Saturday, August 20, 2005

Intelligent design redux

A few months ago, Bill Frist was in the running for Scumbag of the Month over at the Un-Apologetic Atheist's site. Frist certainly had many compelling factors in his favor, but I believe he was edged out by an even more unworthy candidate. (Aww...Better luck next time, Senator!)

I admit I was a little suspicious when Frist came out in favor of embryonic stem-cell research. After all, it hadn't been so long since he added a little long-distance neurology to his medical practice, diagnosing Terri Schiavo's condition.

And now, Frist demonstrates that his stance on stem cells (designed to reach the masses who support it, but sure to piss off the conservative Christian "base") doesn't mean he's gone to The Side of Evil. Why, he agrees that so-called intelligent design should be taught along side evolution in the public schools. Doing so "doesn't force any particular theory on anyone," says Frist; "I think in a pluralistic society that is the fairest way to go about education and training people for the future."

Doesn't force any particular theory on anyone? Let's examine that. How would I have felt, as an atheist kid, if my science teachers told me that either Darwin was right or it was all God's doing? Pissed and marginalized. Kids can get that "information" from their parents or any church their parents choose to take them to. But in the public schools? No. I felt excluded enough with the pro forma recitation of "one nation under God" in the Pledge of Allegiance. Stand up, put your hand over your heart, and...recite words that you don't believe in? Great way to instill patriotism, really. Exclude some based on religious beliefs, and then see if the rest of pledge inspires them.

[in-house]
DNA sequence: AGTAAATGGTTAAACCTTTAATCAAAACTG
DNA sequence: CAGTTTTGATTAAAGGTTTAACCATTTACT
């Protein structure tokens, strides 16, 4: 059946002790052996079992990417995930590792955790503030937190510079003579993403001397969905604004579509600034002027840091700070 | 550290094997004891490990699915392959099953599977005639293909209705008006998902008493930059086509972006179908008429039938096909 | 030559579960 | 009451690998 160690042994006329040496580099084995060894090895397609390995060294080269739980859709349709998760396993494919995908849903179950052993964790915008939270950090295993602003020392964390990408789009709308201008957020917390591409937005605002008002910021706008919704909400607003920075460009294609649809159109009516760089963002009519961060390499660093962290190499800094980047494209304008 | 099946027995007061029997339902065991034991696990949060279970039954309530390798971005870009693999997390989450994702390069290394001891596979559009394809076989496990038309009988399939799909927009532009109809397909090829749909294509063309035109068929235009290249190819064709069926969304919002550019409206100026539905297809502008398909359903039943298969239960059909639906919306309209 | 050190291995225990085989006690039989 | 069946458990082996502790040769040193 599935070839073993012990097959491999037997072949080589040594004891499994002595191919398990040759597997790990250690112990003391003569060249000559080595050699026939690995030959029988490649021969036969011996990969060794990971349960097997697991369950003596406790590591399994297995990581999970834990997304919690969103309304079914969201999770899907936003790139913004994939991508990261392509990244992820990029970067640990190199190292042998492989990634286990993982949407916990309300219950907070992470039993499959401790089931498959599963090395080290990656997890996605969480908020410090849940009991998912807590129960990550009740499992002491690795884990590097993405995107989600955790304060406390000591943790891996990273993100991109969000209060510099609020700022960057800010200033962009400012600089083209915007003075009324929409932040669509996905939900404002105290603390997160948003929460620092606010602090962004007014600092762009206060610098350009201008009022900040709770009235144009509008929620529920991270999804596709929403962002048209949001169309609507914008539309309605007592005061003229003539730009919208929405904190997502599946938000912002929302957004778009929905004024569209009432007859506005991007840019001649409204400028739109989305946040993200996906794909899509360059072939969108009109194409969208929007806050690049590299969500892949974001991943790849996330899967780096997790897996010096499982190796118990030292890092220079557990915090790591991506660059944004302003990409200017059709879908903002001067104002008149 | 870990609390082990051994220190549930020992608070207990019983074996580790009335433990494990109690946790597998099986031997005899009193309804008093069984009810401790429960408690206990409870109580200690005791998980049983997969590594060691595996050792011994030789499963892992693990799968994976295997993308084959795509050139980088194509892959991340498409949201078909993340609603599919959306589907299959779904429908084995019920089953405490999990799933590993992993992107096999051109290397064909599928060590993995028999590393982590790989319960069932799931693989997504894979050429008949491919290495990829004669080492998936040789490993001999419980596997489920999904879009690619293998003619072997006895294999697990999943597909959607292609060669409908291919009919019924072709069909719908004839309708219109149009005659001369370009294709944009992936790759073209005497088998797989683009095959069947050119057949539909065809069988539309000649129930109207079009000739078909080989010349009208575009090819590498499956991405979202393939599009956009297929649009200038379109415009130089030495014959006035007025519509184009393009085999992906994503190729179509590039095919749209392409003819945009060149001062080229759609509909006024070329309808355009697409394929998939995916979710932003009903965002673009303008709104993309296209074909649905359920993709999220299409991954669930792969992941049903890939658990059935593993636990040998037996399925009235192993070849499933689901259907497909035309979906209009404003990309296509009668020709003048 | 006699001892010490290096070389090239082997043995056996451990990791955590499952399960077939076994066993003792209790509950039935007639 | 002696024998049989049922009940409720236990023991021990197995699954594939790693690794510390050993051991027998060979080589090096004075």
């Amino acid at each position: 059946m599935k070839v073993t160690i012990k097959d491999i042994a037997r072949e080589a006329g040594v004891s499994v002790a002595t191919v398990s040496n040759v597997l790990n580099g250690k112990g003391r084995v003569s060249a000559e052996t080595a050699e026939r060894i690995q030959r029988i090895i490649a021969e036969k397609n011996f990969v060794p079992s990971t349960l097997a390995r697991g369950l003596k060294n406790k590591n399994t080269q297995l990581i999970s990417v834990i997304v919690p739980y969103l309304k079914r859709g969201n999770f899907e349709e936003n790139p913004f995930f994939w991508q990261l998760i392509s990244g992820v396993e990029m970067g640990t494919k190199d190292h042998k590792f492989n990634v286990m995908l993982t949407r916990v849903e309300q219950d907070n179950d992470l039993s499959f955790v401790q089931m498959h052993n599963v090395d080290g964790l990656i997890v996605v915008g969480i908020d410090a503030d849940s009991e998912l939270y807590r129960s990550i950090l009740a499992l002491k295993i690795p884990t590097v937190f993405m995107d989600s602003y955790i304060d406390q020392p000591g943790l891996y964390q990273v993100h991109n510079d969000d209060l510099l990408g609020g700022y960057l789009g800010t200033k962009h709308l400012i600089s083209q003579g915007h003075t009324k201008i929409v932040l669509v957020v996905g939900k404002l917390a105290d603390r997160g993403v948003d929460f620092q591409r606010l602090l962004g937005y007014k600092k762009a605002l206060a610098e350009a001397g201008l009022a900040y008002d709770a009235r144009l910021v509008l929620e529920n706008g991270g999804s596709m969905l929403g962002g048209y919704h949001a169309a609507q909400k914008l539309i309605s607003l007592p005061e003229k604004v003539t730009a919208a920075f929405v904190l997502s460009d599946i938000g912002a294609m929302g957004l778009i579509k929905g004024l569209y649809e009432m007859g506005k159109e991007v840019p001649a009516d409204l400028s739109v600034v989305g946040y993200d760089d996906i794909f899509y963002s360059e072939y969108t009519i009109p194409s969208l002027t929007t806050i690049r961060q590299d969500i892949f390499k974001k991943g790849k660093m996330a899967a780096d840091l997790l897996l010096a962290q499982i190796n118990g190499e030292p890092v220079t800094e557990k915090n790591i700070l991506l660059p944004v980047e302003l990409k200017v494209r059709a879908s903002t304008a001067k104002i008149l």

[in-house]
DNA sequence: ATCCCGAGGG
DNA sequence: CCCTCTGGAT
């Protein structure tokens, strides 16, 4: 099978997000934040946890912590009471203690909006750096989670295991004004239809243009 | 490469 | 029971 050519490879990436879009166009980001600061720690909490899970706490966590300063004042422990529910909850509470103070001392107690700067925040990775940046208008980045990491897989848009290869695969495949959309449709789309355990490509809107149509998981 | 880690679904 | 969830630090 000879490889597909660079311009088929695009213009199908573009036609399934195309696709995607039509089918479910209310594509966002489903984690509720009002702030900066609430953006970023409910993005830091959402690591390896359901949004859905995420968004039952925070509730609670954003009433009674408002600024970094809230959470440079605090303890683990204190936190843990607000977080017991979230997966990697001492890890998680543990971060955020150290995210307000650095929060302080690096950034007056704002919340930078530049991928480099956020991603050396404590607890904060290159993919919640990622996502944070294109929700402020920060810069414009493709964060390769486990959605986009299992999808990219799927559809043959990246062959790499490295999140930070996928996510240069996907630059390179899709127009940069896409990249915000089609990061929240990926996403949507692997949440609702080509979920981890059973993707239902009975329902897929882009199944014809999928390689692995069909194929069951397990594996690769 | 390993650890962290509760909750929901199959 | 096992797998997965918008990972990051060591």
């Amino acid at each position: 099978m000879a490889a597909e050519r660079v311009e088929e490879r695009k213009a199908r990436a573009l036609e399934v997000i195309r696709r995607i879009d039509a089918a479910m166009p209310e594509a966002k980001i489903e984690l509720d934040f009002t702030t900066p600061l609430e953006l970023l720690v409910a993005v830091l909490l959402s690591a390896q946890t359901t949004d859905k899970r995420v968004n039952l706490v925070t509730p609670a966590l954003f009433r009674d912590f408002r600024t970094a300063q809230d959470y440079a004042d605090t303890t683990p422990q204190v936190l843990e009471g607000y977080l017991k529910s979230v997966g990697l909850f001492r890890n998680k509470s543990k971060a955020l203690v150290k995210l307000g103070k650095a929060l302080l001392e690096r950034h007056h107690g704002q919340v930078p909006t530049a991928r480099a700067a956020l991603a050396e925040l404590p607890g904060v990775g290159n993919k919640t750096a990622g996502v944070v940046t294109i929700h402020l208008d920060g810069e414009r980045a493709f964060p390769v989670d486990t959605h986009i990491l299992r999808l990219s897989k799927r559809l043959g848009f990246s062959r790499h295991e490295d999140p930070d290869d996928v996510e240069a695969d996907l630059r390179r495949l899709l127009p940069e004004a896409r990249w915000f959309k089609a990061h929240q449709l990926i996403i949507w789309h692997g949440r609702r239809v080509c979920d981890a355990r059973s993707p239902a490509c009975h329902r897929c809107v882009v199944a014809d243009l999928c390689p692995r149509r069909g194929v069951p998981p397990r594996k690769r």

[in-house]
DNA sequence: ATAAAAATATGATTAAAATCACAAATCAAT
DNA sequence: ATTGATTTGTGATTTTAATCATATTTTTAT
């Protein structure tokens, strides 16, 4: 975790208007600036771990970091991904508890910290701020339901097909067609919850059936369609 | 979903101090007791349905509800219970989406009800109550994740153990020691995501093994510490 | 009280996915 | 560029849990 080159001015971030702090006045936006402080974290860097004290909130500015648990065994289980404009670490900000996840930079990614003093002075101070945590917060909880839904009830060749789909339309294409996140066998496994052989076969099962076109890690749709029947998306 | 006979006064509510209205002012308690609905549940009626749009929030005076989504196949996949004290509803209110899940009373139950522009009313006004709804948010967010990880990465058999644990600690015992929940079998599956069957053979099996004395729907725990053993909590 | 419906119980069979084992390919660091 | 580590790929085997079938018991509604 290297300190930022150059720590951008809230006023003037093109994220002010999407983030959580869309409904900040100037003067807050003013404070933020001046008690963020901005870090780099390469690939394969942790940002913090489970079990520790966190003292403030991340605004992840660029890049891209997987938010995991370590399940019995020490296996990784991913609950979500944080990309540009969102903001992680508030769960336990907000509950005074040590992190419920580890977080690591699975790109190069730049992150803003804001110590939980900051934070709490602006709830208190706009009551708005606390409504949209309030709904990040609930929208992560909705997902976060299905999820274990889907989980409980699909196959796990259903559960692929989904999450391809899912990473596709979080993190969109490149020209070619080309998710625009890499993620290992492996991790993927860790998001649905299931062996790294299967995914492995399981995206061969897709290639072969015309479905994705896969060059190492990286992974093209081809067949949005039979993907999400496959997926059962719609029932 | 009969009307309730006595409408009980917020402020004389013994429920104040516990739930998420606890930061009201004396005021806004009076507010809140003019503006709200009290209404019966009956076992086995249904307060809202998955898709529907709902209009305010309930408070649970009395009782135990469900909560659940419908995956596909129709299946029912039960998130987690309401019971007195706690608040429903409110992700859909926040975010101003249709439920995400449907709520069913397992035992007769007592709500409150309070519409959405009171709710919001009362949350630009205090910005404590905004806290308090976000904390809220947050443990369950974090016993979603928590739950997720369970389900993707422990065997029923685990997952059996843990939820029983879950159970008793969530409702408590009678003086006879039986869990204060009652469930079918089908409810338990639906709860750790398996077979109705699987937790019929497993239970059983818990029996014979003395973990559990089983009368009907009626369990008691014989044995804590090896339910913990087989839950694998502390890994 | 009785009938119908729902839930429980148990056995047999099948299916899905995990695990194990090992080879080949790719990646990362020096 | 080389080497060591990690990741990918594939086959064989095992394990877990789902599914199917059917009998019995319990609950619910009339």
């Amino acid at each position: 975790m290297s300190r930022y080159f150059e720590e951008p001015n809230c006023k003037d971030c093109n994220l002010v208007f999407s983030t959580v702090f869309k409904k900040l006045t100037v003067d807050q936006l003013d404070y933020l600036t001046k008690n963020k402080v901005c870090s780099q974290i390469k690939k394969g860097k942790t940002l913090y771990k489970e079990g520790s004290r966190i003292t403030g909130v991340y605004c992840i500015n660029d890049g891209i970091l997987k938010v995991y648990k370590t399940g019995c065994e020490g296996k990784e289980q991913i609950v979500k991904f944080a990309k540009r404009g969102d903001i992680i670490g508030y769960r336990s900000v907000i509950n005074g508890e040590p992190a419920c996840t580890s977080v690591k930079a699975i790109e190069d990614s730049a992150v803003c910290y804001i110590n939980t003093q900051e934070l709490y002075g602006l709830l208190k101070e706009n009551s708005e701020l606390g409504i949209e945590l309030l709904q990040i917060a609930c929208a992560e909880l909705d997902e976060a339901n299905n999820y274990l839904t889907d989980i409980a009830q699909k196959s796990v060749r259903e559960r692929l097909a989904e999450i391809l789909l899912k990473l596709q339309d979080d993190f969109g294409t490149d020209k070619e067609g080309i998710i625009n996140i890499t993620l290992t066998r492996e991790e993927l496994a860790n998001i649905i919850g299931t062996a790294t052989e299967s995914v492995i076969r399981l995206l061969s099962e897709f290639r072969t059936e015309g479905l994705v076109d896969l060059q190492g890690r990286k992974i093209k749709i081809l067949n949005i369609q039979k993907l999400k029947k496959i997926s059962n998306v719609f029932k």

(There was that one movie my freshman-year biology teacher had us watch one day when he had something else he had to do during class. It showed all the beauty and elegance of nature—mountains, trees, animals—lots of great nature photography. Then the picture changed to sunbeams shining down through puffy white clouds, and the booming-voiced narrator concluded, "Could this all be just an accident?" Yep, you heard that right. I suspect the teacher hadn't actually seen the movie, because the rest of the curriculum was actual science. But my friend C. and I were both stunned to have been presented with that dreck in our high-school biology class.)

A bigger issue here is Frist's statement about "education and training people for the future." Is anyone impressed with how well American kids are learning science compared with kids from other developed nations? No? I didn't think so. Just a hunch, but I bet China and India aren't teaching intelligent design any more than the schools in Europe are. So let's make more time for religion and less time for science in our science curriculum, shall we? That should help train future generations of American scientists to be prepared to compete in the global marketplace of ideas. This country is heading in the wrong direction, and I don't like it.

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